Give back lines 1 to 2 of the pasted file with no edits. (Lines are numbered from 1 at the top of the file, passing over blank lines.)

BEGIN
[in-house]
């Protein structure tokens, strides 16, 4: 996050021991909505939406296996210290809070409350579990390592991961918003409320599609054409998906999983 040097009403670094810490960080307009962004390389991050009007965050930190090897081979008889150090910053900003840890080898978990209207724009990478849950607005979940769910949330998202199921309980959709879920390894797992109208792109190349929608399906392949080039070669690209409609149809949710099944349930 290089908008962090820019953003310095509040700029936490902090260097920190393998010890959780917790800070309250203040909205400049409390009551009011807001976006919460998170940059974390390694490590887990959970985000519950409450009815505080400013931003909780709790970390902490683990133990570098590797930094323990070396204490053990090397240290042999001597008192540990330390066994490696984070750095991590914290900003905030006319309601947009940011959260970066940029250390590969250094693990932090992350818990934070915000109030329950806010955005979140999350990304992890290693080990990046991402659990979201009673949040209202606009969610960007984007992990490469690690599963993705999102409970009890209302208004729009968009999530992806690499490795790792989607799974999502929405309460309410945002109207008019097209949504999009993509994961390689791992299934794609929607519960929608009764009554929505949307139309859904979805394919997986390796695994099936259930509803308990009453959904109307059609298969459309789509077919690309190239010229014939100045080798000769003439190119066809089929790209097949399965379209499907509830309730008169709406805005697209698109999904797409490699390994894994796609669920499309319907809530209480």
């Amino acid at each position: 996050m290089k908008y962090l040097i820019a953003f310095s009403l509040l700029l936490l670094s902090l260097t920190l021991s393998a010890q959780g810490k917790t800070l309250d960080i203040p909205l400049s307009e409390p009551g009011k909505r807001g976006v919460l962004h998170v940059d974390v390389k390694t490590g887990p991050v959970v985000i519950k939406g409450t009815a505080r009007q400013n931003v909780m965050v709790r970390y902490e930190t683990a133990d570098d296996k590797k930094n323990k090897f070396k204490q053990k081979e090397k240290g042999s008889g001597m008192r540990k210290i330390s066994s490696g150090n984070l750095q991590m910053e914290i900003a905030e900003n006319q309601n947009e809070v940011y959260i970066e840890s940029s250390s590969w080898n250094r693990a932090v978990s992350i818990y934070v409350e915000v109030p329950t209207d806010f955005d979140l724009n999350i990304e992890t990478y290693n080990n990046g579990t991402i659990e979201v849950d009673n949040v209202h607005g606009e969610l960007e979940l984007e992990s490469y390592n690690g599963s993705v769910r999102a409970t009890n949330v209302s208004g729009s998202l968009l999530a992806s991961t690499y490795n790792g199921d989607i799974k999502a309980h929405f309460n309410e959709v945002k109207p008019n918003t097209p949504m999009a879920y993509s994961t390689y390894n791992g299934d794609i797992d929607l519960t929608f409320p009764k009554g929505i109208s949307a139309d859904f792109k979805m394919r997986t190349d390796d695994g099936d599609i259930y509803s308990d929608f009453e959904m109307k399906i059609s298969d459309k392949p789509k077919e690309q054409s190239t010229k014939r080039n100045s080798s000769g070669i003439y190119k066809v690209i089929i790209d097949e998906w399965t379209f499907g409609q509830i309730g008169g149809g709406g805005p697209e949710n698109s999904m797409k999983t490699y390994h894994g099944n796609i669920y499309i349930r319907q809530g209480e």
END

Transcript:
[in-house]
């Protein structure tokens, strides 16, 4: 996050021991909505939406296996210290809070409350579990390592991961918003409320599609054409998906999983 040097009403670094810490960080307009962004390389991050009007965050930190090897081979008889150090910053900003840890080898978990209207724009990478849950607005979940769910949330998202199921309980959709879920390894797992109208792109190349929608399906392949080039070669690209409609149809949710099944349930 290089908008962090820019953003310095509040700029936490902090260097920190393998010890959780917790800070309250203040909205400049409390009551009011807001976006919460998170940059974390390694490590887990959970985000519950409450009815505080400013931003909780709790970390902490683990133990570098590797930094323990070396204490053990090397240290042999001597008192540990330390066994490696984070750095991590914290900003905030006319309601947009940011959260970066940029250390590969250094693990932090992350818990934070915000109030329950806010955005979140999350990304992890290693080990990046991402659990979201009673949040209202606009969610960007984007992990490469690690599963993705999102409970009890209302208004729009968009999530992806690499490795790792989607799974999502929405309460309410945002109207008019097209949504999009993509994961390689791992299934794609929607519960929608009764009554929505949307139309859904979805394919997986390796695994099936259930509803308990009453959904109307059609298969459309789509077919690309190239010229014939100045080798000769003439190119066809089929790209097949399965379209499907509830309730008169709406805005697209698109999904797409490699390994894994796609669920499309319907809530209480």